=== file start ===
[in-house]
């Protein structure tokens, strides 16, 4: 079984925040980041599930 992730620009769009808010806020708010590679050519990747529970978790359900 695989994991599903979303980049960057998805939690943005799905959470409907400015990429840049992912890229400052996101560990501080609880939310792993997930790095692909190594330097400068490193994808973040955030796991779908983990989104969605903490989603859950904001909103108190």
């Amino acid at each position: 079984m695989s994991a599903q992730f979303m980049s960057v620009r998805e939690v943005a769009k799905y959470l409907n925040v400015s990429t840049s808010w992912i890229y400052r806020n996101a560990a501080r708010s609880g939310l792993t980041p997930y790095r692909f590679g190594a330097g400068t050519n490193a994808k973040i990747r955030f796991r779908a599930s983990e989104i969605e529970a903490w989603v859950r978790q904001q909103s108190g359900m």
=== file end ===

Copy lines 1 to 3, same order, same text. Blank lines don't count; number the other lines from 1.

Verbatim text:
[in-house]
């Protein structure tokens, strides 16, 4: 079984925040980041599930 992730620009769009808010806020708010590679050519990747529970978790359900 695989994991599903979303980049960057998805939690943005799905959470409907400015990429840049992912890229400052996101560990501080609880939310792993997930790095692909190594330097400068490193994808973040955030796991779908983990989104969605903490989603859950904001909103108190």
């Amino acid at each position: 079984m695989s994991a599903q992730f979303m980049s960057v620009r998805e939690v943005a769009k799905y959470l409907n925040v400015s990429t840049s808010w992912i890229y400052r806020n996101a560990a501080r708010s609880g939310l792993t980041p997930y790095r692909f590679g190594a330097g400068t050519n490193a994808k973040i990747r955030f796991r779908a599930s983990e989104i969605e529970a903490w989603v859950r978790q904001q909103s108190g359900m």